There are many specialties that are available to the CNS and most usually entail direct patient care and/or expert consultation.    Administration, research, case management, education are some other areas in which a CNS will find their role.  As a CNS, you will be not be a generalist.  You will be highly focused in one area of the healthcare industry.  You will be setting standards, solving problems, trying to prevent problems and be an expert in your specialty.

These nurses mostly provide care to women for family planning, obstetrical and gynecologic treatment, and neonatal care.  You responsibilities live in the realm of Caring for mothers before and after birth, participating in the delivery of the baby, examining the mother and baby to ensure health, and maintain records about both the mother and baby.

Nurse Practitioner (NP)
This nursing career path is based in providing primary care as well as specialty care.  In most cases, the NP works in a practice under the supervision of a physician, although there are some places that they have their own practice.  Often you will be doing examinations of patients, you are able to prescribe medication and therapeutic treatment.

Once you are a nurse, you still have many choices of where to lead your nursing career path.

Specialties are the spice of life.  Really there are so many types of specialties in nursing, you just have to be able to find something that fits your interests.  Some of the more popular ones are listed below but there are so many more.  And, as you continue along your nursing career path, don’t be afraid to pursue other specialties.  Times change, people’s interest change, the quest for knowledge beckons, be flexible.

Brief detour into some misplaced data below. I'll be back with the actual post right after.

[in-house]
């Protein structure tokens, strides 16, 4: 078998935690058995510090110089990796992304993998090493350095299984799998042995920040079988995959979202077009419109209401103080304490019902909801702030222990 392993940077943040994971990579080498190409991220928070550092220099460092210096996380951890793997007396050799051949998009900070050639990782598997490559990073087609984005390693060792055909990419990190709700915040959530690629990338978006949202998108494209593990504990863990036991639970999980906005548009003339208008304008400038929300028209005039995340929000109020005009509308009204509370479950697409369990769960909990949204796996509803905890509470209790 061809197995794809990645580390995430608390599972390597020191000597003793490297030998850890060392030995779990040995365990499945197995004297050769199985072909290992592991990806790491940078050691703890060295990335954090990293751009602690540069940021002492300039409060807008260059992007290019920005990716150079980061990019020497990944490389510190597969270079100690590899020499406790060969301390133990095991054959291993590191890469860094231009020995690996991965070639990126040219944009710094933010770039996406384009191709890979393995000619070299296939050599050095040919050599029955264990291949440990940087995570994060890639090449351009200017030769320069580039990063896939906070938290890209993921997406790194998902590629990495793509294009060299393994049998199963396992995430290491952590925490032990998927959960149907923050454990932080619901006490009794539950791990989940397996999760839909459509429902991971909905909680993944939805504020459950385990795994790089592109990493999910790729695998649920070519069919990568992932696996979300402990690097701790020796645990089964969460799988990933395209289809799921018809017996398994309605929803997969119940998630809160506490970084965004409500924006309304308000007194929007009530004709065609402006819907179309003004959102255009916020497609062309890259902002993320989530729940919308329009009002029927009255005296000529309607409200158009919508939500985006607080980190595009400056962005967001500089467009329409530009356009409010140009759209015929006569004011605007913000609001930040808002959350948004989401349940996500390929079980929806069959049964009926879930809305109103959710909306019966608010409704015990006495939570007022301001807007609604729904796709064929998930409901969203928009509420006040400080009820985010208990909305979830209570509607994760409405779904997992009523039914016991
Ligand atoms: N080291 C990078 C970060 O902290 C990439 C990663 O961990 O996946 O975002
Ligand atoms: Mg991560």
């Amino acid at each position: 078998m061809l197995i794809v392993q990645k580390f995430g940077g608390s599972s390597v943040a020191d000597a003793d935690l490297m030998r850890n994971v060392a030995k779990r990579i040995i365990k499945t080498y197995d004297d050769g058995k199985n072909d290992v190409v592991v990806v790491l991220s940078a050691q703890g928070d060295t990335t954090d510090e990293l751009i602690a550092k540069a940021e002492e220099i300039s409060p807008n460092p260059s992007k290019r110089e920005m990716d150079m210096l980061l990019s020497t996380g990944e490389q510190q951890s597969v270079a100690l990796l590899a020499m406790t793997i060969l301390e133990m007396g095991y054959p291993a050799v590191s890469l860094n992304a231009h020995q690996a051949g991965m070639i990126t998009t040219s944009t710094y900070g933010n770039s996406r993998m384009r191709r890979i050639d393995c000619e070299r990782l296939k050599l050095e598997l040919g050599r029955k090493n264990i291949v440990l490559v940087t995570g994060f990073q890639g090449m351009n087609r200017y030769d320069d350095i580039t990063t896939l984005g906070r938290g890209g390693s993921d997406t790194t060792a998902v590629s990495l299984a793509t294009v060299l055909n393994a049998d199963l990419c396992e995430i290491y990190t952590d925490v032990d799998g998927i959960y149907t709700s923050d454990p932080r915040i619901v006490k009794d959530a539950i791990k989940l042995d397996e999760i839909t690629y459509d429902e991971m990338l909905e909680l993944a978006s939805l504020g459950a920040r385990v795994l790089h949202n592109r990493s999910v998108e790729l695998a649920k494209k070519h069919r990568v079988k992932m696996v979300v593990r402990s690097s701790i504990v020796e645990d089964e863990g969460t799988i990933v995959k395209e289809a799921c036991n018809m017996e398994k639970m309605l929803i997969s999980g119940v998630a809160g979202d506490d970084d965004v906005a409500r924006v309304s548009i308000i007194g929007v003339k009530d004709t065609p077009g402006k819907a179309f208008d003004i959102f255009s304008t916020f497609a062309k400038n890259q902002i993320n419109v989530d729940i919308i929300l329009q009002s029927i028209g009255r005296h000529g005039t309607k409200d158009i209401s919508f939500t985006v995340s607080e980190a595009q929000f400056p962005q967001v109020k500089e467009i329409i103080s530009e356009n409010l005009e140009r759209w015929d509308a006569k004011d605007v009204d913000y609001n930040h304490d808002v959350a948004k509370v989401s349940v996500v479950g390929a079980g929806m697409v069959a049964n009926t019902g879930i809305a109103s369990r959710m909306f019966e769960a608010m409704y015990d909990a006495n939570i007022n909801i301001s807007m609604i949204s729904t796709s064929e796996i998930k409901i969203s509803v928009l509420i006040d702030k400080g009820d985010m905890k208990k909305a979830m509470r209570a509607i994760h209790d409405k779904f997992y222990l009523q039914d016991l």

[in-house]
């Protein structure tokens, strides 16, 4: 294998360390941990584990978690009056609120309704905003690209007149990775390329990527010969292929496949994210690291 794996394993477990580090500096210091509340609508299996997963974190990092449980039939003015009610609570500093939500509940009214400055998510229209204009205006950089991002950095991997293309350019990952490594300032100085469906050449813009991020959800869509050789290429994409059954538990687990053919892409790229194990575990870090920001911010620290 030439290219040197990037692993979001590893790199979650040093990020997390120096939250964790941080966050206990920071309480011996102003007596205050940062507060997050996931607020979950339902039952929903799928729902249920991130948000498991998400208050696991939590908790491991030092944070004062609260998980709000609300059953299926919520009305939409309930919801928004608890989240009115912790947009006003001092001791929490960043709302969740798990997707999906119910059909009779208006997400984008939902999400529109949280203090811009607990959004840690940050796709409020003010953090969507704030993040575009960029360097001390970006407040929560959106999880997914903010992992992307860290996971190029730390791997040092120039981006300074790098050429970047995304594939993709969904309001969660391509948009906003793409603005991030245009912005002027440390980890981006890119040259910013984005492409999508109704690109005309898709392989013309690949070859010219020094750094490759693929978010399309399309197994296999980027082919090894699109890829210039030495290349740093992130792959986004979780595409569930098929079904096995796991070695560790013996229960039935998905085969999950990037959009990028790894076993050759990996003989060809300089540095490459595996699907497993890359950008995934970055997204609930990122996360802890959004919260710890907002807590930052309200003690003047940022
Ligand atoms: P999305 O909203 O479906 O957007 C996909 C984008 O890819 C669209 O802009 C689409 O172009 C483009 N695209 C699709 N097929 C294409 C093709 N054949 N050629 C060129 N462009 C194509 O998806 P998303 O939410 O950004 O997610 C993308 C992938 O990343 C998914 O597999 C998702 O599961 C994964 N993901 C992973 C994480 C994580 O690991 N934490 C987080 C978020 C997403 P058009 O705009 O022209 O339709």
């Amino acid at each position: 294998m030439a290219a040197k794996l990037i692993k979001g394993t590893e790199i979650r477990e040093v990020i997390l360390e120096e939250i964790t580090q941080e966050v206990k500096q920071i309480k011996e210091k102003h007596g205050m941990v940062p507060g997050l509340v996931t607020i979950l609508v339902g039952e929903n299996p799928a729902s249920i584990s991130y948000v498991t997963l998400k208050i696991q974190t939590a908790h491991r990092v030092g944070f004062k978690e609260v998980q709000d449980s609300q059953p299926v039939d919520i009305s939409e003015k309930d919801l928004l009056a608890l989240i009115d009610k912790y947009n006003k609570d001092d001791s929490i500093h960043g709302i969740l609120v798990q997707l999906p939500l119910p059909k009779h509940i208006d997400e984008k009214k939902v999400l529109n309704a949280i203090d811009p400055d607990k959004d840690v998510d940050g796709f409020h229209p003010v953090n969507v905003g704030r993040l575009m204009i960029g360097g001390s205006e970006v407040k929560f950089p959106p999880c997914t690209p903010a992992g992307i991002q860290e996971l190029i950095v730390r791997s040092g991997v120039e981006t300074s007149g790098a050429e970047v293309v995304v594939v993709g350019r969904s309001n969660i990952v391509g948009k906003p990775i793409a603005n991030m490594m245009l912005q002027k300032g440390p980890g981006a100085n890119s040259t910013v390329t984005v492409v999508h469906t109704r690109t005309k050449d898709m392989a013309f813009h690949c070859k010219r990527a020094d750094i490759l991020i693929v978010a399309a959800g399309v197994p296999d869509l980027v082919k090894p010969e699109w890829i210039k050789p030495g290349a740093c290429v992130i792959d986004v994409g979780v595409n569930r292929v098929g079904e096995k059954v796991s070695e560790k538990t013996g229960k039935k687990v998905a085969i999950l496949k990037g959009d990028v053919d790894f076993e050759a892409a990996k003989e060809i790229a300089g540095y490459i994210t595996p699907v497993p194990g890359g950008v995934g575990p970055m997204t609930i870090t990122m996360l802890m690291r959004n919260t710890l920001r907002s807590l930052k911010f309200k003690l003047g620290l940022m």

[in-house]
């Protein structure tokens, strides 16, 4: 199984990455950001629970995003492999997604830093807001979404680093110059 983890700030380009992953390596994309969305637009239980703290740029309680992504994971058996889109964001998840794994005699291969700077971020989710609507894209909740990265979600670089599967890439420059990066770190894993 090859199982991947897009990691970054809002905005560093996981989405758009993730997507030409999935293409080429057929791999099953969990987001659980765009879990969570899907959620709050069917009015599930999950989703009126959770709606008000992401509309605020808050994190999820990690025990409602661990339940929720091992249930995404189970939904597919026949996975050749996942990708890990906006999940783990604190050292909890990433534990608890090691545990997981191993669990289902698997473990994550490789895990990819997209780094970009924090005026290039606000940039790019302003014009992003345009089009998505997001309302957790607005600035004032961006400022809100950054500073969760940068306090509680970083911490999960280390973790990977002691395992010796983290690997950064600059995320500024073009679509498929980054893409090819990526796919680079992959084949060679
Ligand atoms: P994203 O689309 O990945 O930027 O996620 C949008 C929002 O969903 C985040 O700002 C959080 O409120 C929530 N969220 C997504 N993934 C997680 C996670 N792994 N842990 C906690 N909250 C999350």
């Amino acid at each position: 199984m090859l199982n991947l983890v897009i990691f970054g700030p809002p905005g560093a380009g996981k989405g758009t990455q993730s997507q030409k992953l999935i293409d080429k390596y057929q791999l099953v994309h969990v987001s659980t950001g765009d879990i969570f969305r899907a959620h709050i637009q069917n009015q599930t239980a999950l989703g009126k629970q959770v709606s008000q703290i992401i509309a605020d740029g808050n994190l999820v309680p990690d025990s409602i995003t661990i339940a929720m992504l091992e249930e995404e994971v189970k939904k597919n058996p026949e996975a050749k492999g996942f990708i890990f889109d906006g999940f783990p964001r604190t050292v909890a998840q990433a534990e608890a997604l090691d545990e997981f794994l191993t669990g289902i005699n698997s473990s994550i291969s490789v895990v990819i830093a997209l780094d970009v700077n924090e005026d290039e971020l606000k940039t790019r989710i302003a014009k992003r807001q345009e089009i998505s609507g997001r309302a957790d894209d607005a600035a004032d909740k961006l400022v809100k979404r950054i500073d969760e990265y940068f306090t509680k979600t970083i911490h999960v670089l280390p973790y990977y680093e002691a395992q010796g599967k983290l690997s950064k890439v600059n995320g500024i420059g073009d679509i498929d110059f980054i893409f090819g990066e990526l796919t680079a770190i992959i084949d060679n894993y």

•    Education
•    Public Health
•    Forensics
•    Elderly Care
•    Administrator
•    Obstetrics
•    Psychology
•    Informatics

Ok, so how do you get there?

Determine an ultimate goal- Where do you see yourself in 5, 10, 20 years?  What interests you today?  Will it be interesting to you in a decade?  Do you have the dedication to achieve your goal?

Consider a preferred location- Where do you want to work? In a hospital, health clinics, maybe schools, what about  home health care?  Does that align with your career goals?  Is there a certain place your specialty is most often found?  If you are an emergency nurse, well obviously, you are most likely going to find yourself in a hospital.

Determine an appropriate nursing education-LPN, RN-ADN, RN-BSN, RN-MSN, NP or other advanced practitioner.

Estimate how much Time-How long will it take you?  Can you wait that long?  You must think about the time required for education, the years of practical experience you may need to move to the next level, etc.

Can you survive costs-This can be a big issue.  Education costs.  Some employers will pay for advanced education, so that might affect which nursing career path you take.  You may have to take a small step at a time to be able to afford it.  You can get financial aid or other funding, but sometimes there are time considerations here.  Will you be working while in school?  Take this in careful consideration.  It has been shown that those who work more than 20 hours a week while in nursing school have a great percentage of failure.

What is your nursing career path?